The main problem with establishing a base of unquestioned Facts for students is that again, the question of a reality of Fact comes up. If there is no such thing as Fact, why should students be taught to not question certain things and complacently accept them? Duckworth tries to remedy this problem by clarifying that she “react[s] strongly against the thought that we need to provide children with only a set of intellectual processes – a dry, contentless set of tools that they can go about applying” (Duckworth 13). Instead, Duckworth argues for a “person’s own repertoire of thoughts, actions, connections, predictions, and feelings” as the base of knowledge. She respects that “[s]ome of these may have as their source something read or heard. But the individual has done the work of putting them together for himself or herself, and they give rise to new ways to put them together” (Duckworth 13). In this argument, because the base of knowledge required for students is not one of facts and figures but instead one of feelings and interpretations, Duckworth seems to contradict herself. She recognizes a need for a uniform platform off of which students can build their own thoughts, yet wants it to be based in something that is not uniform and not truly a base of hard knowledge. Instead, it sounds like Duckworth would like a base of shared experiences off of which to later base and compare other academic experiences. She also comes to the conclusion that “[t]he virtues involved in not knowing [rather than in knowing] are the ones that really count in the long run. What you do about what you don’t know is, in the final analysis, what determines what you will ultimately know” (Duckworth 68). Aronowitz also discusses the problem of a base of knowledge and brings up that “[i]f Freire does not go so far as to declare that there are no ‘facts’ for which power is the underlying legitimation or that every statement about the world is an interpretation, he does criticize the positive doctrine according to which the ‘givens’ of the taken-for-granted world must be viewed as the immutable starting points of learning…”(Aronowitz 14). After consideration, I find several faults in both Duckworth and Aronowitz (and therefore Freire’s) argument.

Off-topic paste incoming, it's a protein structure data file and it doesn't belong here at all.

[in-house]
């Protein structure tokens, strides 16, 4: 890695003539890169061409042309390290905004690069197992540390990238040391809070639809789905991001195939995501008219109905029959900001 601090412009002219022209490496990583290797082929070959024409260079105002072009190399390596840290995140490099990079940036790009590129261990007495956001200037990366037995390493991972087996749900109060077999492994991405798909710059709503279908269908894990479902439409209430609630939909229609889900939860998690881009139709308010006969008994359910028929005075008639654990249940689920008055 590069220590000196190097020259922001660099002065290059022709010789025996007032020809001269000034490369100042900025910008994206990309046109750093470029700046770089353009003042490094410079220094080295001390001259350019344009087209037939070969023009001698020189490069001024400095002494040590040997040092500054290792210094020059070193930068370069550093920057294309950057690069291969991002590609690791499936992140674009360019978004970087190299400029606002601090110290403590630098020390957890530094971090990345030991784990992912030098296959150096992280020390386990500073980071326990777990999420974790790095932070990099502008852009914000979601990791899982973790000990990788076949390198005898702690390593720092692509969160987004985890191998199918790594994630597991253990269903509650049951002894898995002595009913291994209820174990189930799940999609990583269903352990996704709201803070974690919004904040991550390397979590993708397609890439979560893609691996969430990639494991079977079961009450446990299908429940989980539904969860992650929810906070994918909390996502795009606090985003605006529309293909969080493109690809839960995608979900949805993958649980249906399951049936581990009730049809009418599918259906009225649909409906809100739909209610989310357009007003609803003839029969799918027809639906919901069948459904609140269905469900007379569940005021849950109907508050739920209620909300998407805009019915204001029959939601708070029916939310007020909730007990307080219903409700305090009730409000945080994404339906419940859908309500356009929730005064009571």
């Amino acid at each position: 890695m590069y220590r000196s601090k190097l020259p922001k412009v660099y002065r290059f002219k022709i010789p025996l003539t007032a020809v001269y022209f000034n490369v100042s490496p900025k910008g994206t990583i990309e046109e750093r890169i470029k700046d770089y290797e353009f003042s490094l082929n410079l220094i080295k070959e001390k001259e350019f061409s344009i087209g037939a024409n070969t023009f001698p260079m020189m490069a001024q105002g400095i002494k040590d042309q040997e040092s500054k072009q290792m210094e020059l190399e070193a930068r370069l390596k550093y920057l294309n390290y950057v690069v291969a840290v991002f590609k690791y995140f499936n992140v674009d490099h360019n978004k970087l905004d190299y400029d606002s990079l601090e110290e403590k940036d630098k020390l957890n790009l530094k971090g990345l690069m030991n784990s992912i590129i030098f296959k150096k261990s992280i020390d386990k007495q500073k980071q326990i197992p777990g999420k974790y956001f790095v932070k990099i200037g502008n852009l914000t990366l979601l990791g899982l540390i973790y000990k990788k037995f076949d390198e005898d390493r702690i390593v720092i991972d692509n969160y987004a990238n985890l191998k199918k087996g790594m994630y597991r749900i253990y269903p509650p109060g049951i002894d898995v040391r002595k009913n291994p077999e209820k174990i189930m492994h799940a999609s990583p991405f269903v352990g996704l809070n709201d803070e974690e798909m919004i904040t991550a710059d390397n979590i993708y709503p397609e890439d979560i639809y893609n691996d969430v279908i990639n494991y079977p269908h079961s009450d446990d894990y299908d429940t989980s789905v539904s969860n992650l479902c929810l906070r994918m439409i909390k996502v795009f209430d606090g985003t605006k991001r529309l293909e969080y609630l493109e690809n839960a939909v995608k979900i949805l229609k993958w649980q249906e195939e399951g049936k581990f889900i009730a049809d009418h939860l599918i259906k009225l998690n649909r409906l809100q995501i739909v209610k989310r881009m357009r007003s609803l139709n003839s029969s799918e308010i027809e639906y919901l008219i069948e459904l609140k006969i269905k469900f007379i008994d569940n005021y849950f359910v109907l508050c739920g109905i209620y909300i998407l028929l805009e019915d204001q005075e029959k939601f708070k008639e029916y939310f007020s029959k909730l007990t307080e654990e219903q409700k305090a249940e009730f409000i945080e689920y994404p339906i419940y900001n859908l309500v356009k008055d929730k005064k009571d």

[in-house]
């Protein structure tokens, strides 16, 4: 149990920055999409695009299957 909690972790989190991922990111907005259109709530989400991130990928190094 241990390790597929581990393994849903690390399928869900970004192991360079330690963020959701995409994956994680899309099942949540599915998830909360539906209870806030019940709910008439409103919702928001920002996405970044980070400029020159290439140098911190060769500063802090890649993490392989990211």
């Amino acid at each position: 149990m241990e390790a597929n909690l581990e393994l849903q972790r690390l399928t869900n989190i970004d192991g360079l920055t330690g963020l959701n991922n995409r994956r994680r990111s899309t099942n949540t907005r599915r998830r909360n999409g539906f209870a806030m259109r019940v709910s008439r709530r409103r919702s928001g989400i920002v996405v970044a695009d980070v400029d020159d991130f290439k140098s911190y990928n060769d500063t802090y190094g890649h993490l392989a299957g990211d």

If students are taught from a young age that everything is up for questioning, as there is no such thing as a true Fact, conclusions can never be made. Basic ideas that are now foundations of study would be up for unlimited and unstructured debate, as limits and structure would also be up for question and debate. With no real way to form a societal consensus, young students would be flooded with possibility – something that seems positive, but in practice would make any education impossible, unless everyone came to a consensus based on their own thoughts, questions and experiences. In classes, teachers often encourage questioning to a certain point, to allow students to connect the material they are learning with their own lives and therefore more fully understand what they are being taught. However, if this time for questioning and connecting ideas were unlimited, progress in a student’s education would halt until the questioning could be resolved for each student in a given class.